‘Meet John Doe’ – Gary Cooper is a man of the people on Criterion Channel, MGM+ and free on Kanopy

Meet John Doe (1941), the final Hollywood feature that Frank Capra made before leaving to serve in the war effort, is his most populist piece of social commentary.

Barbara Stanwyck is equal parts street-smart spunk and ferocious ambition as Ann Mitchell, a newspaper columnist swept out with the rest of the staff when a new owner takes over. Her revenge involves a kiss-off piece, a phony letter from a fictional “John Doe” who promises to kill himself on Christmas Eve to protest the state of politics. It starts a ruckus, drives sales and puts her in a prime position to negotiate a new contract, providing she keeps delivering her voice-of-the-people articles.

Gary Cooper is at his laconic, everyman best as former minor league pitcher Long John Willoughby, now a homeless, unemployed drifter hired to play the role of Ann’s fictional John Doe. He becomes the public voice of her ghost-written “letters,” his lazy delivery, lanky body language, and homespun spirit giving her words an authenticity that raises the depressed spirits of struggling Americans and sparks a spontaneous grass roots movement.

Edward Arnold plays the industrialist who bought the newspaper to serve his ambition for public office. When the John Doe clubs start sprouting spontaneously across the country, Norton happily sponsors them, and not just to boost the prestige of his paper’s golden goose. When this non-partisan movement becomes a social force, Norton is ready to harness their energy and redefine their agenda for his own political aspirations.

What begins as an eccentric, folksy character piece transforms into a cynical satire of a publicity stunt that turns into a popular political movement. It’s pure Capra, run through with the tension between idealism and corruption, faith in the goodness of the common man and acknowledgment in the easy manipulation of people and processes by the rich and powerful for their own gain. Decades later, the concept is still alarmingly relevant.

Capra’s idea of a populist movement is not political anger but social connection, transcending politics with neighborly concern and patriotic benevolence, and he makes a point of stating that these common folk are outside of politics. Yet it is hard not to make a connection to contemporary politics as this grass-roots organization determined to stand against the system becomes funded by corporate interests and longtime political aspirants hitch their ambitions to the movement, whether or not they really belong to it.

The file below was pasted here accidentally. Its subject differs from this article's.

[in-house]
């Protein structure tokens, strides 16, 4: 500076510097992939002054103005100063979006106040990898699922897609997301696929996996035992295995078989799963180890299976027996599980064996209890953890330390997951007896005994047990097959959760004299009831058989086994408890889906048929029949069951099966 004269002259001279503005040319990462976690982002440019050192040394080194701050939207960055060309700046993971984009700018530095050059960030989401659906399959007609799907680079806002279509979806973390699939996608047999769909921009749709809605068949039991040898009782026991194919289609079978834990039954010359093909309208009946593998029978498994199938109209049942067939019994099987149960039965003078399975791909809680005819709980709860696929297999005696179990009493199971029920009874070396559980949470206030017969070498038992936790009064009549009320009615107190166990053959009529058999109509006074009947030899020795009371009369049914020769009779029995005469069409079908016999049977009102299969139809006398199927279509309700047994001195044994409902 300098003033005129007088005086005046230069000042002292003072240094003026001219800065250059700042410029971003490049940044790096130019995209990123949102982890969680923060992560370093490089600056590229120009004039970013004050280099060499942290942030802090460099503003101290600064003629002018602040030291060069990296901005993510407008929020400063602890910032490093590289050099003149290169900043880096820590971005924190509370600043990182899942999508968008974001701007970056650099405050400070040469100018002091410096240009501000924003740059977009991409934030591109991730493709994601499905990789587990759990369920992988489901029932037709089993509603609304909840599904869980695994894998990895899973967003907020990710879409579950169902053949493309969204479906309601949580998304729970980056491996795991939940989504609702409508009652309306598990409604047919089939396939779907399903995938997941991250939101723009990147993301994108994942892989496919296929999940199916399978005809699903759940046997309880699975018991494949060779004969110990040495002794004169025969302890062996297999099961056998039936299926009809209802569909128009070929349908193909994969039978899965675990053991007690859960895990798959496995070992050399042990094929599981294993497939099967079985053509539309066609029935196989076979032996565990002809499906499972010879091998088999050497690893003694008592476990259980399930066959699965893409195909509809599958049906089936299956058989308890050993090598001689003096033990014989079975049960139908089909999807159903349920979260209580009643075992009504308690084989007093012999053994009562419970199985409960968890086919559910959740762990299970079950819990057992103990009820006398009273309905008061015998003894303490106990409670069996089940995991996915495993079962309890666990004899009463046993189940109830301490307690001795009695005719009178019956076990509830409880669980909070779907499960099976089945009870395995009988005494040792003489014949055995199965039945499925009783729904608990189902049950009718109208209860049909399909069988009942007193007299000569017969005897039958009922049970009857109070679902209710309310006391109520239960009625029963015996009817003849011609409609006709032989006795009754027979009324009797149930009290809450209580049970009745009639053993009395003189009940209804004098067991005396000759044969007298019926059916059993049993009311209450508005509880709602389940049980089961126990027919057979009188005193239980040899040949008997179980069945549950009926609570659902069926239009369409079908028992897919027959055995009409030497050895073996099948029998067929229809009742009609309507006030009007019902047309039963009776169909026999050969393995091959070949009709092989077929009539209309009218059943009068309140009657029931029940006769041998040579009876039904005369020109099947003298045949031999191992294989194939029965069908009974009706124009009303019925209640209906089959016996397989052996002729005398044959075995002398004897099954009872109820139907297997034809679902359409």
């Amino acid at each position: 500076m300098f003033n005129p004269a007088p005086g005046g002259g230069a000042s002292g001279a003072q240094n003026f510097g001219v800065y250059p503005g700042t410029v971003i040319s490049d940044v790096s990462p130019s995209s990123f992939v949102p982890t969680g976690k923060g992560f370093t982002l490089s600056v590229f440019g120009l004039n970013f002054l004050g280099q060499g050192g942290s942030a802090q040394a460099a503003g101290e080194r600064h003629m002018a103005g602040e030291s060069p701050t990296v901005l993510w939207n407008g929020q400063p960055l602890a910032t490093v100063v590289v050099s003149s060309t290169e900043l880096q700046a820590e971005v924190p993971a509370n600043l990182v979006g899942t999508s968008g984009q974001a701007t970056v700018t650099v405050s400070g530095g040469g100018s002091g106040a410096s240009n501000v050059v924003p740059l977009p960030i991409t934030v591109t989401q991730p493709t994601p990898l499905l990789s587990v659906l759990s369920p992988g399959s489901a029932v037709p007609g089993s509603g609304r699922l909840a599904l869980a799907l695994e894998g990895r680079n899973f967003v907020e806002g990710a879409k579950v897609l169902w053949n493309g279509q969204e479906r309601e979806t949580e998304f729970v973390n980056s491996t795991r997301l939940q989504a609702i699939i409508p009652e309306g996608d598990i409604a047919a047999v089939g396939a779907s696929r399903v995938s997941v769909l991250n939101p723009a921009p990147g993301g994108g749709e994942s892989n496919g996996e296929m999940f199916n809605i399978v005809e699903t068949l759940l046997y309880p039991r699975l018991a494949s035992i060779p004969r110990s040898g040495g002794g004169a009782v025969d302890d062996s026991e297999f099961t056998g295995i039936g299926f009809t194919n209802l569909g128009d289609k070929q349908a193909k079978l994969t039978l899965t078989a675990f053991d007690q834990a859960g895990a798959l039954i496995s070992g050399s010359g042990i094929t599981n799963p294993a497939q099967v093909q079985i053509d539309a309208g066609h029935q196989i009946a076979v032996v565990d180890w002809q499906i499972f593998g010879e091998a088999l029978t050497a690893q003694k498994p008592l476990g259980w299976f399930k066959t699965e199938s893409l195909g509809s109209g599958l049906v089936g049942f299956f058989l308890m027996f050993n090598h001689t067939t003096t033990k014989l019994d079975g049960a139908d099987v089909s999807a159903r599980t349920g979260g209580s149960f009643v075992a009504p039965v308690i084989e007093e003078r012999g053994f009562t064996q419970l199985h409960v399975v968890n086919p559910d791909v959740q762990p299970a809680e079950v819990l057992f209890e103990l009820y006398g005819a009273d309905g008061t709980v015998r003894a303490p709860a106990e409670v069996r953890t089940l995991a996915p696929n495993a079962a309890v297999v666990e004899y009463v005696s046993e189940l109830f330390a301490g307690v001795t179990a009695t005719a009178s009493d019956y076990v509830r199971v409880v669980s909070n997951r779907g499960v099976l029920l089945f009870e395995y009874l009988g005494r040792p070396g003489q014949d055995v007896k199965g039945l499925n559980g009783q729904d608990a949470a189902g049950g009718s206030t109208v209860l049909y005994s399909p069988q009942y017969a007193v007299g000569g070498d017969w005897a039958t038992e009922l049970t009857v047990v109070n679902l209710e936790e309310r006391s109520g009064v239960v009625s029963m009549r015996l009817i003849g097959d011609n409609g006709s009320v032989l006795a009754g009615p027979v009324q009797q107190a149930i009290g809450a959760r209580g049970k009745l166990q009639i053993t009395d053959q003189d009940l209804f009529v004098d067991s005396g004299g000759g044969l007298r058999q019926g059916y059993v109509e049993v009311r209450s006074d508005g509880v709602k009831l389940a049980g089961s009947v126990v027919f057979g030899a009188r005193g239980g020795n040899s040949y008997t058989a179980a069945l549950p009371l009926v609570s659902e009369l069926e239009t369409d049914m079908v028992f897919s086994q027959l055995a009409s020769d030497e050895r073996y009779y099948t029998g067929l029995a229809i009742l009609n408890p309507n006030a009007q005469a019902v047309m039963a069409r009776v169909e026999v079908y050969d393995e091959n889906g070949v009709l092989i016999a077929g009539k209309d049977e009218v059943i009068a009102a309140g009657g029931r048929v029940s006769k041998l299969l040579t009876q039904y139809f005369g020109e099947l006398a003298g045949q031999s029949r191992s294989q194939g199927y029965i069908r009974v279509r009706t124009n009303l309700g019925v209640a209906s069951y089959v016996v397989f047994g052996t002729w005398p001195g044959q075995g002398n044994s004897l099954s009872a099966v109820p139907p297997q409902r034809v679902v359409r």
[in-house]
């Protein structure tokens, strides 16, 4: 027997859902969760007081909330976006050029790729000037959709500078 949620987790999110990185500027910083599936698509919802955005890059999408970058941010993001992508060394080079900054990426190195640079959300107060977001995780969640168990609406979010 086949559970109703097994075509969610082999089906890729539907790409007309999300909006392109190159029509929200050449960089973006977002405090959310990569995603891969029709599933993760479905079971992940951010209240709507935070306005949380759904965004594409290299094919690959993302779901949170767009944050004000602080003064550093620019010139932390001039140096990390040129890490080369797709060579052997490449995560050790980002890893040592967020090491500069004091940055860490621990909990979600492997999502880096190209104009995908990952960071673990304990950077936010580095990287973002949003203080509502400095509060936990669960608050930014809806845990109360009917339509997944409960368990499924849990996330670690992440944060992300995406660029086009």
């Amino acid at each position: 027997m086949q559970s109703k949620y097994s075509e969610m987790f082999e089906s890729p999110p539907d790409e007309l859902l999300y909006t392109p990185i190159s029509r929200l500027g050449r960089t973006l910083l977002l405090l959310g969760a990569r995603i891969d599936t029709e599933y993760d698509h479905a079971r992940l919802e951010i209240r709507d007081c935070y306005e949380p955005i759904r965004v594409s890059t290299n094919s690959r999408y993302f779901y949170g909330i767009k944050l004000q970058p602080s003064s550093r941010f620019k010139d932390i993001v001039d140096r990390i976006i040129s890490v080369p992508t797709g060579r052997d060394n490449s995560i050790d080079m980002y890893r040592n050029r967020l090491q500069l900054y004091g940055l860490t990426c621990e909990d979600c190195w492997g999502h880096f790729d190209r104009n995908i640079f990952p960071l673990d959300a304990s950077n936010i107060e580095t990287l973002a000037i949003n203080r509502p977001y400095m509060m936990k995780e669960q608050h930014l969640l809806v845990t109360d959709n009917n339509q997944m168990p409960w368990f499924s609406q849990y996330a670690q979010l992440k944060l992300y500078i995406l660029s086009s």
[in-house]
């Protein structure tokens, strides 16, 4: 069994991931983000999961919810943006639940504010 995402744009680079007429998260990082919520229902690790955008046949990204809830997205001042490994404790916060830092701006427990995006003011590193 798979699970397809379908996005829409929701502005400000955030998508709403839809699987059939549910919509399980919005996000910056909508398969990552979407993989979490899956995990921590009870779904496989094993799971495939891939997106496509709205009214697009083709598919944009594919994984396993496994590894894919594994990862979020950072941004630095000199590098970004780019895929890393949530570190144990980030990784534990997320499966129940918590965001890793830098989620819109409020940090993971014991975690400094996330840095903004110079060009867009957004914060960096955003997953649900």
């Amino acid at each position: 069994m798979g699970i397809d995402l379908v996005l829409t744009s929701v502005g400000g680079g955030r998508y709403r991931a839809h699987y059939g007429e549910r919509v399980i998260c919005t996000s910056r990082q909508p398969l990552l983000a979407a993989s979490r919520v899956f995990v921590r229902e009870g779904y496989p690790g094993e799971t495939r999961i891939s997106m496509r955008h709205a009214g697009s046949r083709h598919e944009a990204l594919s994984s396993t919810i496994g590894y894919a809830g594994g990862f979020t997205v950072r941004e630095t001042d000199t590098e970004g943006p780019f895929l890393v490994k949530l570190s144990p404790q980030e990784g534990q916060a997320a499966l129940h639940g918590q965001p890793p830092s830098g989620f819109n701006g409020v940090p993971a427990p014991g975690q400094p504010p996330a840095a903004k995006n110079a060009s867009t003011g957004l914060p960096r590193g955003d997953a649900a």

It’s scripted by Robert Riskin, who also wrote the screenplay for Capra’s Mr. Deeds Goes to Town (1936), and could be a companion piece to both that and Mr. Smith Goes to Washington (1939), two key populist Capra films of the thirties where small town decency and idealism collides with big city cynicism and arrogance. And it slips into unexpectedly dark territory—at Christmas, no less, anticipating Capra’s It’s A Wonderful Life (1946)—before finding a light at the end. We know who wins out in the end, but Capra’s faith in the common man, invariably a naïve rube played as a patsy by the politicians and industrialists until the final reel, comes with some ambivalence and is more than a little patronizing.

Walter Brennan plays “The Colonel,” Long John’s best friend and travelling buddy, and Spring Byington, James Gleason, and Gene Lockhart costar.

It earned an Academy Award nomination for its original story.

Black and white.

You can read a longer version of this review at Parallax View.

Meet John Doe fell into the public domain decades ago and has proliferated in poor quality TV prints, VHS tapes, DVD releases, and now streaming presentations. We only recommend superior editions at Stream On Demand. As of this posting, the best versions stream on Criterion Channel, MGM+, and on Kanopy.

Also on DVD and on SVOD through Amazon Video, iTunes, GooglePlay, Vudu and/or other services. Availability may vary by service.
Meet John Doe: 70th Anniversary Ultimate Edition (DVD)

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Meet John Doe has been widely available in substandard (and in some cases downright terrible) public domain editions since the birth of home video. The 70th Anniversary Collector’s edition from VCI is (as of this posting) the best edition on DVD so far but far from perfect. It appears to be constructed from multiple sources (none of them the original negative), has a soft image, and shows interlacing in the transfer. The two-disc set features commentary by historian Ken Barnes interspersed with archival audio recordings of Frank Capra, short featurettes on Cooper, Stanwyck and Capra, audio-only “Lux Theater” radio productions of “Sorry Wrong Number” (with Stanwyck) and “For Whom the Bell Tolls” (with Cooper), and cast and crew profiles.


Sean Axmaker is a Seattle film critic and writer. He writes the weekly newspaper column Stream On Demand and the companion website, and his work appears at RogerEbert.com, Turner Classic Movies online, The Film Noir Foundation, and Parallax View.

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